But back to the Mice- They only released three albums: Snowball in 1989, Skywriting in 1990, and For Keeps in 1991. Their formation was only a year before Snowball's release and they broke up shortly after the For Keeps tour. Despite this brief 3 year existence, they created a remarkably consistent output of material, with less than a handful of songs that are subpar ("Humblebee" as one.) The best collection of the band's material is the 1998 Where'd You Learn to Kiss That Way? compilation which takes 36 of the band's best songs, both from the original albums and various 7" singles. Though it comes close, there's still 15 recorded tracks by the band that do not make the compilation, so pursuing the actual albums is a necessity. Still, just about everyone's personal favorite Field Mice song is likely to be on Where'd You Learn to Kiss That Way?

However, I decided to take this compilation one step further. What if I cut down the 36 tracks to the essential essentials, enough to make a one disc compilation of the band's material? I did just that, and deciding what to include and what to omit was more difficult than expected. I ended up listening to the band's entire discography, and rated every song on a scale from 1-5. Everything on this mix got at least a 4 and five songs got the 5rating (Sensitive, Below the Stars, Emma's Hose, End of the Affair and Willow. ) This posed problems though, as there were still great songs left over that wouldn't fit. For example, "This Is Not Here" (a 4.5 for me) didn't make the cut. I guess compilations need to be this way in some regard, as if they weren't, there would be no incentive to pursue the artist any further. You just can't have ALL the greats. Also, I tried to organize the mix in a way that varies from the released compilation, yet still works well as a mix. This is how it turned out:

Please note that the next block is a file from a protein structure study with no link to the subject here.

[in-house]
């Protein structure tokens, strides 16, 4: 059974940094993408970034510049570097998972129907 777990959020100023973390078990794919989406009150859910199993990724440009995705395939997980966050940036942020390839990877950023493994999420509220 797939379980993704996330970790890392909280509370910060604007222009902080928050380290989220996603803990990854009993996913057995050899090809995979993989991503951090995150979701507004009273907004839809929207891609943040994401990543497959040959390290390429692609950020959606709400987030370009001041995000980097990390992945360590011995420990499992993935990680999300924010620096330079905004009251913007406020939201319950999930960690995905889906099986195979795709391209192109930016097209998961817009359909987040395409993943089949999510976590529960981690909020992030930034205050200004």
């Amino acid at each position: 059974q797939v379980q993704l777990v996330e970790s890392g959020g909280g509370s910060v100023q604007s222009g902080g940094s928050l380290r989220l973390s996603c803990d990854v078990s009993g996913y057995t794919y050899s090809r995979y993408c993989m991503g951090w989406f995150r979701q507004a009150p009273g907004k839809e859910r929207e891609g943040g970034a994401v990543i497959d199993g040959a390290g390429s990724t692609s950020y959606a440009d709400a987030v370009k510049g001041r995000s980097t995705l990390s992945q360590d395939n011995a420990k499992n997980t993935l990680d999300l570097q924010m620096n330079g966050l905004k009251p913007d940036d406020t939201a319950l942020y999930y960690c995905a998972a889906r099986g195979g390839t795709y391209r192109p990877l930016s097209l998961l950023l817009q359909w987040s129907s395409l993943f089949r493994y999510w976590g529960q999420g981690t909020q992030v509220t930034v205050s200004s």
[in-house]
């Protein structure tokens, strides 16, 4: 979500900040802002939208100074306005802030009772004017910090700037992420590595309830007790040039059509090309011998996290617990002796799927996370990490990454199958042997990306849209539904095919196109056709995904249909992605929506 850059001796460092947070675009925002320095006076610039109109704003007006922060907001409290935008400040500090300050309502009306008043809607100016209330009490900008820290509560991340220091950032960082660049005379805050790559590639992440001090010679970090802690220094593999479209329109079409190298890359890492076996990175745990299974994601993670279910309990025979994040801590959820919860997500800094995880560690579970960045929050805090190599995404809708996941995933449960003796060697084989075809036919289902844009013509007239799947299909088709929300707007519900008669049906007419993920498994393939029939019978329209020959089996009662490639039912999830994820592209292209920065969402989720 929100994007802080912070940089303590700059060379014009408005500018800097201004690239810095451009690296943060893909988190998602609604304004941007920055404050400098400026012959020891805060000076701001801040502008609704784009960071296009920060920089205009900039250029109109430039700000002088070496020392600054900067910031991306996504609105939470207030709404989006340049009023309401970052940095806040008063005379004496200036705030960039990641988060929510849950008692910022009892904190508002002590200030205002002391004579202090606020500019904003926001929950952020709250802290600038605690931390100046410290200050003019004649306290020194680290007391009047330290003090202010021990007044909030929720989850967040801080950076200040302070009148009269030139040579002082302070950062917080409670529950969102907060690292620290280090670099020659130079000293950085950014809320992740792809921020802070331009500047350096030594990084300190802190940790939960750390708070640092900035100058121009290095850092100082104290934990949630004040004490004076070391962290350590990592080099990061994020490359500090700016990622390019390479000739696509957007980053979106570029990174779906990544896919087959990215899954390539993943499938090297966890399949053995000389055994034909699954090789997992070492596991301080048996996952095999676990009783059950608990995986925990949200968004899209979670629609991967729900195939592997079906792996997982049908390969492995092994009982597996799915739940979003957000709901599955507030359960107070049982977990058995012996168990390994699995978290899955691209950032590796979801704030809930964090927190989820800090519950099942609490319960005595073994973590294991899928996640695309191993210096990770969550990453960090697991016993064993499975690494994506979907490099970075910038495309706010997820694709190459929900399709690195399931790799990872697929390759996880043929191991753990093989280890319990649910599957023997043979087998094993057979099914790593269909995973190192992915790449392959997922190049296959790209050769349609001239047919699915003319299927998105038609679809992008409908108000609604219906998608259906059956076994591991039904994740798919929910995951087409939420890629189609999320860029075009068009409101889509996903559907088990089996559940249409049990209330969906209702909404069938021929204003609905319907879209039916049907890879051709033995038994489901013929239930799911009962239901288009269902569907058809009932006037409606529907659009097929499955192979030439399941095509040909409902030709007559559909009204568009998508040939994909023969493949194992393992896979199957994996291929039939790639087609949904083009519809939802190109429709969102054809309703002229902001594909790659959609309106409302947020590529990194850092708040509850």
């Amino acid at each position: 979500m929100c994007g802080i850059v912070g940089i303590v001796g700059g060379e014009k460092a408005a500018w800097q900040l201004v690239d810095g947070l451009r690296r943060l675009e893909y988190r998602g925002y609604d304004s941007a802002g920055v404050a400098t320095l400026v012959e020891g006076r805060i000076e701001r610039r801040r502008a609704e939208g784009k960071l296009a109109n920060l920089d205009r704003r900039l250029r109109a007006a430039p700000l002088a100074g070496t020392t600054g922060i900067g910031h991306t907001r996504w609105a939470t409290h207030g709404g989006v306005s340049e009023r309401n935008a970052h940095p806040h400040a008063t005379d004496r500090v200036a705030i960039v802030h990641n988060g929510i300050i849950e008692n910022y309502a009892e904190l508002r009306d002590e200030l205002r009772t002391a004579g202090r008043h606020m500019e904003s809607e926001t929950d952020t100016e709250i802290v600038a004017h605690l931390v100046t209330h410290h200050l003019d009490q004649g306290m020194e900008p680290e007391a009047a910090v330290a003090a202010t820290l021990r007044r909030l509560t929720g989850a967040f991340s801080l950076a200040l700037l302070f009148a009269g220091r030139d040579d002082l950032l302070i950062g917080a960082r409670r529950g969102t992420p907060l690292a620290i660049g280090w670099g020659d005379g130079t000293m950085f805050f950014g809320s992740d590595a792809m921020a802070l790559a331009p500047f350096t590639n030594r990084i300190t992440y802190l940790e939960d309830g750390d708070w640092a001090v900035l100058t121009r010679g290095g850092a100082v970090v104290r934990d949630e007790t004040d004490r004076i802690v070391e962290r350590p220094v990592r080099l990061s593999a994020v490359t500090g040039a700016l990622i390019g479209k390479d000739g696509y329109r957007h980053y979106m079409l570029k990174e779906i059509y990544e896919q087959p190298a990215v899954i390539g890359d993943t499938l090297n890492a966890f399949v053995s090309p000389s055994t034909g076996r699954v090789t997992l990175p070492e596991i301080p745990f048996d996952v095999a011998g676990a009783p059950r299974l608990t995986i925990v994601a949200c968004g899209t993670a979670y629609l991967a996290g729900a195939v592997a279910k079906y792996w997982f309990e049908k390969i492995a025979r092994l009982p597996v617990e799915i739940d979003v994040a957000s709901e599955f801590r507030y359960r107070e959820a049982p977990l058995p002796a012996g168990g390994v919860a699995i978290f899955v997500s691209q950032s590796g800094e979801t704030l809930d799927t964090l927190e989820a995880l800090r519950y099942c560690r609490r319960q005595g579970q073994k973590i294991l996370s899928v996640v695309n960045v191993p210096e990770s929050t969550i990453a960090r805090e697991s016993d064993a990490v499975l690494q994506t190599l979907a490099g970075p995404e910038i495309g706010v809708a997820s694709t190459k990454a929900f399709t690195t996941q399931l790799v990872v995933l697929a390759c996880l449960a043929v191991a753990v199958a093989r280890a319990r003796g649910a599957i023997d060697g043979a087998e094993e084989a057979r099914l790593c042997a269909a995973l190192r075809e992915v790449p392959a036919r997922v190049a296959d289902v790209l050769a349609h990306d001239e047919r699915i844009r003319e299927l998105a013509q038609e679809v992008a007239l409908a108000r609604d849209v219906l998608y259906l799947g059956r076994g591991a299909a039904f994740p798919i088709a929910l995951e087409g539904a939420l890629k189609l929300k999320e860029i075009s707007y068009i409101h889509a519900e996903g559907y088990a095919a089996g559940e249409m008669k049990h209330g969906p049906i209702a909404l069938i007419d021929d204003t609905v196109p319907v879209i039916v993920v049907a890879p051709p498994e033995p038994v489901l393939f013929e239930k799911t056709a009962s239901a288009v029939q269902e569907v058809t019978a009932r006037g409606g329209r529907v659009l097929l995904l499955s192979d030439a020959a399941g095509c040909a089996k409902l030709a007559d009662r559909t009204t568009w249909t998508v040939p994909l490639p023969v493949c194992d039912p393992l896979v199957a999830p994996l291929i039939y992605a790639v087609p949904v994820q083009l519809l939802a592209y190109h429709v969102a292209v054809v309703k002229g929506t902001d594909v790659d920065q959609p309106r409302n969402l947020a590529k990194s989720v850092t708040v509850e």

The Essential Field Mice

1. Sensitive
2. Emma's House
3. If You Need Someone
4. Couldn't Feel Safer
5. Everything About You
6. September's Not So Far Away
7. End of the Affair
8. Willow
9. A Wrong Turn and Raindrops
10. Let's Kiss and Make Up
11. This Love Is Not Wrong
12. An Earlier Autumn
13. Canada
14. So Said Kay
15. Between Hello and Goodbye
16. And Before the First Kiss
17. White
18. When Morning Comes to Town
19. Below the Stars

Bonus- This is Not Here (I just had to include this somehow. Let's just say it's track 20 for those listening with ipods or just straight from the folder.)

The Field Mice

Tuesday, June 2, 2009

The Essential Sebadoh Vol. 4